Monday, October 04, 2010
Walt Whitman's Butterfly
For the author portrait in the seventh edition of Leaves of Grass, published in 1881, Walt Whitman chose a photo taken in 1877, sitting in a twig chair with a cardigan, and a butterfly perched delicately on his finger.
To people who asked, Whitman told them what they wanted to hear: "Why yes, yes it was a real trained butterfly, that's how down with Nature I am, buy my book at Brentano's." [I paraphrase.]
Of course, it was not. It was a die-cut cardboard promotional tchotchke, common at the time, which had the lyrics to the third verse of an Episcopal Easter hymn printed on it. [Hmm, though the butterfly credits it to the Anglican priest John Mason Neale (1818-1866), the Hymnal itself says it was published in 1804 by Rev. Thomas Kelly. Copyfight scandal?]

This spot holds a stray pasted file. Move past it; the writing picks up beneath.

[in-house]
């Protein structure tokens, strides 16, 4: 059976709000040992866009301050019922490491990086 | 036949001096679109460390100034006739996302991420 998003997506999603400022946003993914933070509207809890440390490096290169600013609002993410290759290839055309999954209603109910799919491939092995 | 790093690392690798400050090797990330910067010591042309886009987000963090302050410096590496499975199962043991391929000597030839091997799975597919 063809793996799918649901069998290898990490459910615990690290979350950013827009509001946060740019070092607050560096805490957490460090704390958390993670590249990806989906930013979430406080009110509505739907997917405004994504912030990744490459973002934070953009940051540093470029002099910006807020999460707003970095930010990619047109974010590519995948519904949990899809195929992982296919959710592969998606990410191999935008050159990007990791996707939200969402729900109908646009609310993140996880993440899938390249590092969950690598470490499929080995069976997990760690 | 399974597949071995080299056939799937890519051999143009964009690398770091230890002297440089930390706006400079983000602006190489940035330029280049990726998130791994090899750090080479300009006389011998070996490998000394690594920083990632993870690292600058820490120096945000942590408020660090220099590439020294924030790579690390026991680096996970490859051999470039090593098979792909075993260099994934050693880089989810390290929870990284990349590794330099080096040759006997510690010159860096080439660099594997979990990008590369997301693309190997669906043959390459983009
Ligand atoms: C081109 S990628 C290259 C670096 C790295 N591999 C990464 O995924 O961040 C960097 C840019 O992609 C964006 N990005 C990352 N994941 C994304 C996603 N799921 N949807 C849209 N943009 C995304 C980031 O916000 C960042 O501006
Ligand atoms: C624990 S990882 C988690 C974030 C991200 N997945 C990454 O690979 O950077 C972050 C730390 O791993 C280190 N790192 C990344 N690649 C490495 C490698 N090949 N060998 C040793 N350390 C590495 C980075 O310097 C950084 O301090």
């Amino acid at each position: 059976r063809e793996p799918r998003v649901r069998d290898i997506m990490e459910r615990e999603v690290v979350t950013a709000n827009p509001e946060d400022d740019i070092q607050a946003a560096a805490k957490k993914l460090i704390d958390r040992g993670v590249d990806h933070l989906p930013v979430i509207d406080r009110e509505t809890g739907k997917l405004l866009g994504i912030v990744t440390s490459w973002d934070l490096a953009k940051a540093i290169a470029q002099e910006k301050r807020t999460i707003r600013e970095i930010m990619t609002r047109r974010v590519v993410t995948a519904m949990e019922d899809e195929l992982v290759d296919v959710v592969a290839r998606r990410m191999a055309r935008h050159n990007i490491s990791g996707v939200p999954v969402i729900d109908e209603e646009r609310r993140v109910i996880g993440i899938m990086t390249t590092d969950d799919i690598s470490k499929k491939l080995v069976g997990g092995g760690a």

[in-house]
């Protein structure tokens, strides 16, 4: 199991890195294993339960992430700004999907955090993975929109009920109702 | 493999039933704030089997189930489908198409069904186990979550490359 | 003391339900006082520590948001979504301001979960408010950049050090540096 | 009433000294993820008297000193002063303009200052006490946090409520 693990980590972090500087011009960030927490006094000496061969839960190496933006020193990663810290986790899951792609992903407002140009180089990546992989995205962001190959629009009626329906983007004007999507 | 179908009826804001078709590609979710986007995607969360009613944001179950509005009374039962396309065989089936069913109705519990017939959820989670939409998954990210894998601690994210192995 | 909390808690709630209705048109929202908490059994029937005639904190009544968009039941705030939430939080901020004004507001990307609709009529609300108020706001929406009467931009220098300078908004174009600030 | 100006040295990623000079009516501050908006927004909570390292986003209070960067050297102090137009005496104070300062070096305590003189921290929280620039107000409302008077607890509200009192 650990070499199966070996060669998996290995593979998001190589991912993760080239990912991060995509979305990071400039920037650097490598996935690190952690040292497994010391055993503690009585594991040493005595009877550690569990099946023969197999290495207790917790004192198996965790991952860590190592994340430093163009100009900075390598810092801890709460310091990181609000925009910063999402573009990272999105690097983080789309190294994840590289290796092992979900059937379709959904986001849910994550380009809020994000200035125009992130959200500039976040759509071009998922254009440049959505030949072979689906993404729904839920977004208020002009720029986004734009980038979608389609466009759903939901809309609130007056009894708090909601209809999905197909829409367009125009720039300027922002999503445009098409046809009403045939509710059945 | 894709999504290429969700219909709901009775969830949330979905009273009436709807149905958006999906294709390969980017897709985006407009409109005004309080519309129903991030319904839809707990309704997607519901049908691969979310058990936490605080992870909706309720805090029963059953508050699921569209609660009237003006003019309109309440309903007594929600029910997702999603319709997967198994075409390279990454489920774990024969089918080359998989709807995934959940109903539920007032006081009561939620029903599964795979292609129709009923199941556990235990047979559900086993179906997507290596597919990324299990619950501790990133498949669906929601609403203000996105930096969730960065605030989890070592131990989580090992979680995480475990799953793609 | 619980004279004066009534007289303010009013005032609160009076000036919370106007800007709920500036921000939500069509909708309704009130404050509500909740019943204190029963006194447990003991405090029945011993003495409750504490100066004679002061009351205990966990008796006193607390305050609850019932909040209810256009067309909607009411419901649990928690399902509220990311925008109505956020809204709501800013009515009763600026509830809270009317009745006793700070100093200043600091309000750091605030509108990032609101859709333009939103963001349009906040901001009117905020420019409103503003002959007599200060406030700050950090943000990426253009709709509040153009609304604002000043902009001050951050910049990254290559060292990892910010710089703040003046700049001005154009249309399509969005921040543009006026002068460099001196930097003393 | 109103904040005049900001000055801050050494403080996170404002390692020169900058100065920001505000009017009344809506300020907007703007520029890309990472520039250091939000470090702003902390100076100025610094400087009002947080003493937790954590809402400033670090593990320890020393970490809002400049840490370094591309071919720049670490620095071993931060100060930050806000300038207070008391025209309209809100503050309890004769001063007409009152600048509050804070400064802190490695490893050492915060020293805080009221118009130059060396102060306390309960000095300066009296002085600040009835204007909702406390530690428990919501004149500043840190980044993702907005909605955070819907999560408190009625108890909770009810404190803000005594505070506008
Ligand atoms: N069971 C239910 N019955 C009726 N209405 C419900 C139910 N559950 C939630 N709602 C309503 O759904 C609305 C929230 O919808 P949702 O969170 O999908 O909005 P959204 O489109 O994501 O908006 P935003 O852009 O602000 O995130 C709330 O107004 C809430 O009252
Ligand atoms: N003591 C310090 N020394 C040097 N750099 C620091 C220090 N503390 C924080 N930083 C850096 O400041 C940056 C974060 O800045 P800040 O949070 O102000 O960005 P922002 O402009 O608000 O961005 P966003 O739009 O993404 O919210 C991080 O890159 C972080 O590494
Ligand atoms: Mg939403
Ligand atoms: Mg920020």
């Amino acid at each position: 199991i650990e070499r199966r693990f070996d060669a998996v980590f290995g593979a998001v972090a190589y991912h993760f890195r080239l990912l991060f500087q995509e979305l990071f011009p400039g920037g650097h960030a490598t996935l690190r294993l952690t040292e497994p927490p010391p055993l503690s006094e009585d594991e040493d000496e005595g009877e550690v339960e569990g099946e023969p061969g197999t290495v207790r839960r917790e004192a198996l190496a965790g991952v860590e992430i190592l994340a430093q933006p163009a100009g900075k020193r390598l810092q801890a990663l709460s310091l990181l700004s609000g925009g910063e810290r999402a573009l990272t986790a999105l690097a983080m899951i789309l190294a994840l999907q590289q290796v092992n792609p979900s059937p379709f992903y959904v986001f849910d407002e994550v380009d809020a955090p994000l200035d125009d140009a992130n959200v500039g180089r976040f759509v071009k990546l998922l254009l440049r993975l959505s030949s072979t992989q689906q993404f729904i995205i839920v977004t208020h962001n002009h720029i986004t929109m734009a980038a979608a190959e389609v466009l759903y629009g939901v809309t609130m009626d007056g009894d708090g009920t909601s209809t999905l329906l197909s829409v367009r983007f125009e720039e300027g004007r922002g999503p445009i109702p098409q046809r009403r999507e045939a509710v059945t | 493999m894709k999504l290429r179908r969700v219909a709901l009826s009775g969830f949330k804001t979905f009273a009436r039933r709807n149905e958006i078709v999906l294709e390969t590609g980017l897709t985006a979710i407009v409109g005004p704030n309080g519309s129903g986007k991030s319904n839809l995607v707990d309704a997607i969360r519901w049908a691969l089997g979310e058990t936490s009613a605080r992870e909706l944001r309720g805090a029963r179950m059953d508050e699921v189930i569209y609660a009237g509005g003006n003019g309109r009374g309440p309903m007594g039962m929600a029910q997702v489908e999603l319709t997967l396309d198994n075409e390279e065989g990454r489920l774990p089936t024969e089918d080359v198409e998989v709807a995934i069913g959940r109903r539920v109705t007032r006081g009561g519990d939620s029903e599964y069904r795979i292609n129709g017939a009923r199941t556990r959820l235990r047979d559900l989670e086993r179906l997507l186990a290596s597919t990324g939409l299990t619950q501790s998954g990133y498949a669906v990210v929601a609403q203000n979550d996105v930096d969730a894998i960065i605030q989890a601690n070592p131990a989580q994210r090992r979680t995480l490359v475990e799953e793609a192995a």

Anyway. The Butterfly was included, along with 24 of Whitman's notebooks, in a massive collection of Whitman material that the Library of Congress acquired in 1918. And shipped to the Heartland for safekeeping in 1942. When the LC's collection came back a couple of years later, 10 notebooks were missing without a trace.
Flash forward to 1995, when a guy shows up at Sotheby's with four notebooks his late father had received as a gift around 1965. Four notebooks and The Butterfly. "Scholars concluded that the butterfly in the photo was in fact the cardboard model found among Whitman's papers after his death in 1892."
Walt Whitman Notebooks, 1850s-1860s; handy list of highlights [loc.gov]
The Photographs of Walt Whitman, Virginia Quarterly Review, Spr 2005 [vqronline.org]